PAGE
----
If you've thought, "wow, we've gotten a lot of snow this winter, " you're not wrong. We've been trending toward historical territory all season, kicked off by the December 2022 blizzard that brought up to 30 inches to some places in the Northland and now ranks in the top 10 two-day snow events on record for Duluth.

Since then, the hits kept on coming. None quite as large as that December blizzard that kicked off the season, but continued regular snow events to keep ticking toward top 10 winter territory.

For those cheering for history to be made this winter, the target was 110.4 inches. That's the 10th snowiest winter on record for Duluth. It happened back in 1994. If we eclipsed that mark, this winter would make the top 10 in snowiest winters. Well, it just happened this weekend.

Powered by a weekend winter storm that brought up to 17 inches of snow to the region, the Duluth office of the National Weather Service made the announcement that we officially entered the list of 10 snowiest winters on record in Duluth.

MORE: See snowfall totals from March 11-12 storm

The announcement, made late Sunday morning, declared that as of 11:15 am on Sunday, Duluth made it into the snowiest winters club. As of that time on Sunday morning, Duluth had received 114.1 inches of snow this season, which is enough to put us at 9th snowiest winter on record - which spans all the way back to 1885.

Duluth did receive some additional snow throughout the day on Sunday, so we've actually crept a little bit closer to #8 on the list, though the NWS has not provided an update quite yet.

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Like it or not, there's another snow event on the way for the end of this week, looking to start off as a rainy/mixed precipitation mess, expected to change to snow and add more to this total.

Of note, we could easily jump up a couple of spots on this list with the next snow event, even if we don't get a ton of snow. Just 7 inches of additional snow this week would put us at 6th snowiest winter on record in Duluth.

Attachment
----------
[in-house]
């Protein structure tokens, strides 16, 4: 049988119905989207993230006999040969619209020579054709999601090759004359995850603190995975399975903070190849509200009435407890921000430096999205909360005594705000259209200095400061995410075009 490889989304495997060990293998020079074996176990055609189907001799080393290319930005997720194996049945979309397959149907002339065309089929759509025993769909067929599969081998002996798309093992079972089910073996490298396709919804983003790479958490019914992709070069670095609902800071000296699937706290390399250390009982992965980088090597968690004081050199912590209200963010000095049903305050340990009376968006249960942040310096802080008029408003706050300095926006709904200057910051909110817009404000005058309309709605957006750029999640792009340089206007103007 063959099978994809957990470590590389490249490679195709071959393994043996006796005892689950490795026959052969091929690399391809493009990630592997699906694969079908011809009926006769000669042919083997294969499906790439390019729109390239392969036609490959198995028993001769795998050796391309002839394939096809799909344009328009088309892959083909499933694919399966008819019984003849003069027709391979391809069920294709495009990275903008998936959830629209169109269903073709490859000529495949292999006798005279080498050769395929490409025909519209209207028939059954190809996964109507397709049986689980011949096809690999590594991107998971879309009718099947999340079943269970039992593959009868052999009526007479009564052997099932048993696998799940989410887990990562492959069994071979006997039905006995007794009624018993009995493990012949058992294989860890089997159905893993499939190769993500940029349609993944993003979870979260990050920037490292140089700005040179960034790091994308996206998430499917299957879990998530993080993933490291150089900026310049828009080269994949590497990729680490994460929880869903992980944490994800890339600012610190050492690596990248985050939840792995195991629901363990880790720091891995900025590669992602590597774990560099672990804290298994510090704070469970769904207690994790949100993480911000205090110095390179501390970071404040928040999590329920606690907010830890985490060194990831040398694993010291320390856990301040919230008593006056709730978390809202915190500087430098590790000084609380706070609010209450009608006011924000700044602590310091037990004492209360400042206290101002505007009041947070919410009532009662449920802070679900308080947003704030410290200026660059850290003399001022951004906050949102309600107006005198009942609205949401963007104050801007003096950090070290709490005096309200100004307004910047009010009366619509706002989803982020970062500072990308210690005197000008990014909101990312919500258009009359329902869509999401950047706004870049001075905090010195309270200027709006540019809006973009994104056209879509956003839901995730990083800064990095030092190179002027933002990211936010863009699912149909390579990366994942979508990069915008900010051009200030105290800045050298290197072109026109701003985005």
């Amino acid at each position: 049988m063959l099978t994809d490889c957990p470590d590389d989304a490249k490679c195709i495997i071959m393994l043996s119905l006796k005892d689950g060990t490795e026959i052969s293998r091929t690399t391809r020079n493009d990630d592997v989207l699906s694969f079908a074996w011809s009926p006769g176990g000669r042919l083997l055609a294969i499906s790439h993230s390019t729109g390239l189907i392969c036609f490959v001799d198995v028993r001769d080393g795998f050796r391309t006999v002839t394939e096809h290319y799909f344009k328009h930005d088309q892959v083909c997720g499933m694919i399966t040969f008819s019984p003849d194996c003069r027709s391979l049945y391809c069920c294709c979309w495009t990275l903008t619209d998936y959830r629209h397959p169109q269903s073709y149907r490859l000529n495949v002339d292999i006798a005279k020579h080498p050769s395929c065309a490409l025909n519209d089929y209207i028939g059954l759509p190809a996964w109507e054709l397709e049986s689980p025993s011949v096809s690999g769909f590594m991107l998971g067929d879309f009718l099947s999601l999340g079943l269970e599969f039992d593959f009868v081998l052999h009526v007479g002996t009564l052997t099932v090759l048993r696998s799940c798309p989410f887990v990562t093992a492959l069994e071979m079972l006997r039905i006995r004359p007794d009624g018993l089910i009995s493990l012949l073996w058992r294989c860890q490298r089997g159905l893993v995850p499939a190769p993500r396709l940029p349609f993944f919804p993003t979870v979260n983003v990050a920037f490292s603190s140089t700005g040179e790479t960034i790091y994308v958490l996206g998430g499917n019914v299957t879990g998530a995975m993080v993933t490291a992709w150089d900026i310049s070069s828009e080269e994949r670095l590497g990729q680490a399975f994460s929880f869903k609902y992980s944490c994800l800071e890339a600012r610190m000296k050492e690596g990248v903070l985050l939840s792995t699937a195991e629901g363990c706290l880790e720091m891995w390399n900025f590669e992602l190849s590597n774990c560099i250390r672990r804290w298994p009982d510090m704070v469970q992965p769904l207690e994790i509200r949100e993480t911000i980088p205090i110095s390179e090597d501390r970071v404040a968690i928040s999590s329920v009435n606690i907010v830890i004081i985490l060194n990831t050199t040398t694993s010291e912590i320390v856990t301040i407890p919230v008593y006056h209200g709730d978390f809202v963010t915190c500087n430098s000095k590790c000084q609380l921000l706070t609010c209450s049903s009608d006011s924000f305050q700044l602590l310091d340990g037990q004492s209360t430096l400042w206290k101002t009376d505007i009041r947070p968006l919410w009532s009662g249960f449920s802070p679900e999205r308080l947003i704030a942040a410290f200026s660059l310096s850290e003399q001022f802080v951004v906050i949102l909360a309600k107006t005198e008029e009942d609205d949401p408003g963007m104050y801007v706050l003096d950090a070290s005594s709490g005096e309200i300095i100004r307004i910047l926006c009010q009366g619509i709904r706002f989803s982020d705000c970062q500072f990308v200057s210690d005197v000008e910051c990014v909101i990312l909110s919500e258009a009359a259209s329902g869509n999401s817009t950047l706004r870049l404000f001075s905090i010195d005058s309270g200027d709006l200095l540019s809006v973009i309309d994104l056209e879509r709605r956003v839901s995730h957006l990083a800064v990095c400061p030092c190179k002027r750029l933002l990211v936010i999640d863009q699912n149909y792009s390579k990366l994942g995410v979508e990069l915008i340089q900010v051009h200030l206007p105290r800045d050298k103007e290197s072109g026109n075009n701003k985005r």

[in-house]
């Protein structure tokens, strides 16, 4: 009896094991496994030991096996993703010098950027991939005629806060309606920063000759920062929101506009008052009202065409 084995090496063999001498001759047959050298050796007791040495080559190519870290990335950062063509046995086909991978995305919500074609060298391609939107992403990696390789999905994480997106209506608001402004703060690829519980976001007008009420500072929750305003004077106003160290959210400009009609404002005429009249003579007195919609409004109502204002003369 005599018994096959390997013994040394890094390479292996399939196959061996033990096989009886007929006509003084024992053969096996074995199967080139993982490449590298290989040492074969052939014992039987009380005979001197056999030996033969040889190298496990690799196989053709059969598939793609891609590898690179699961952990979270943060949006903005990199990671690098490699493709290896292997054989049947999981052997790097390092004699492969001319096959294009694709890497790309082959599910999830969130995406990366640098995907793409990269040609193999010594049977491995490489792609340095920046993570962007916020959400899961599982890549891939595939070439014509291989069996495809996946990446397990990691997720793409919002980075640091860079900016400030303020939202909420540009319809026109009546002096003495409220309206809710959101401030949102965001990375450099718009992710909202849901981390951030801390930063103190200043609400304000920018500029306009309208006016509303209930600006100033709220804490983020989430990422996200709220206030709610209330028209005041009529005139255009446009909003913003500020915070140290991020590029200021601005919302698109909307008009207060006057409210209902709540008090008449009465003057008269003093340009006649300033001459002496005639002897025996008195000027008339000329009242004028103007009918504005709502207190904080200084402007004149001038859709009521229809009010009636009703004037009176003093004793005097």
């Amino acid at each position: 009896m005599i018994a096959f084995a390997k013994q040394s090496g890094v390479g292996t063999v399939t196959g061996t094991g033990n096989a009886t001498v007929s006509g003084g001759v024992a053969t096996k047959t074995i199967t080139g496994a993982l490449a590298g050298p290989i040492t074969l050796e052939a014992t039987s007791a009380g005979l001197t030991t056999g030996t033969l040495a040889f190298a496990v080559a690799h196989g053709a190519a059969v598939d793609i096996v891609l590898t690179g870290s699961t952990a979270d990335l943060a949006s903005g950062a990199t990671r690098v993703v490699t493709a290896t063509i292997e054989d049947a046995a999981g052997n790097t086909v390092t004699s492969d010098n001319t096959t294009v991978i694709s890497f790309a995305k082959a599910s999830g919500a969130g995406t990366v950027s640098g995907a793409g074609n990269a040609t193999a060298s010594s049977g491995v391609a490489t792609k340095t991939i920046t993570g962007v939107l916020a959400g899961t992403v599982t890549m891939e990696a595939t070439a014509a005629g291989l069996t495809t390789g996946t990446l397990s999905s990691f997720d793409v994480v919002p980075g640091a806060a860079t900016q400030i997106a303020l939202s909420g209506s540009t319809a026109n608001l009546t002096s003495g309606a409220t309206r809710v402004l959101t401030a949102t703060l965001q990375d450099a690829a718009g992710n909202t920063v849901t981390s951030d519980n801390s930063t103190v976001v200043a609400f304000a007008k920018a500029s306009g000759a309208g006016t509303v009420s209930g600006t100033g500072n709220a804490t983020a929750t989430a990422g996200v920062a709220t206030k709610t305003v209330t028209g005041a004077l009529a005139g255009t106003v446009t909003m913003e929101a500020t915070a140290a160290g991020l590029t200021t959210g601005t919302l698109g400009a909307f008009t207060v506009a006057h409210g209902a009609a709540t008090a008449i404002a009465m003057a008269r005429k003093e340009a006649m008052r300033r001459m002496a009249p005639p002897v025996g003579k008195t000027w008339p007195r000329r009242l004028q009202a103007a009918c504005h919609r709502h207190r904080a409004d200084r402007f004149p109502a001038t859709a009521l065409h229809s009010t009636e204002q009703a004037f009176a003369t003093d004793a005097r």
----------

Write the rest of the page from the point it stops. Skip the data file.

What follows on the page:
To work our way further up the historical rankings (from the amount reported at 11:15 Sunday), here's how much more we need to move up from 9th on the list:

  • To take 8th, we need more than 2.8 inches of additional snow
  • To take 7th, we need more than 5 inches of additional snow
  • To take 6th, we need more than 6.9 inches of additional snow
  • To take 5th, we need more than 14.1 inches of snow
  • To take 4th, we need more than 15.3 inches of snow
  • To take 3rd, we need more than 16.9 inches of snow
  • To take 2nd, we need more than 17.7 inches of snow
  • To overtake the snowiest winter on record, we need more than 21.3 inches of snow

With a few more weeks of March ahead of us and another snow event on the horizon for the end of the week, some of those numbers look attainable. Add in the chance that snow continues into April, and it isn't out of the question we could see this winter become the snowiest one on record. Granted 21.3 inches is a lot of additional snow that we'd need to get in order to achieve that, but it isn't out of the question.

Regardless of where the season ends, congratulations, you've been living through a historically snowy winter. We're at #9, and counting.

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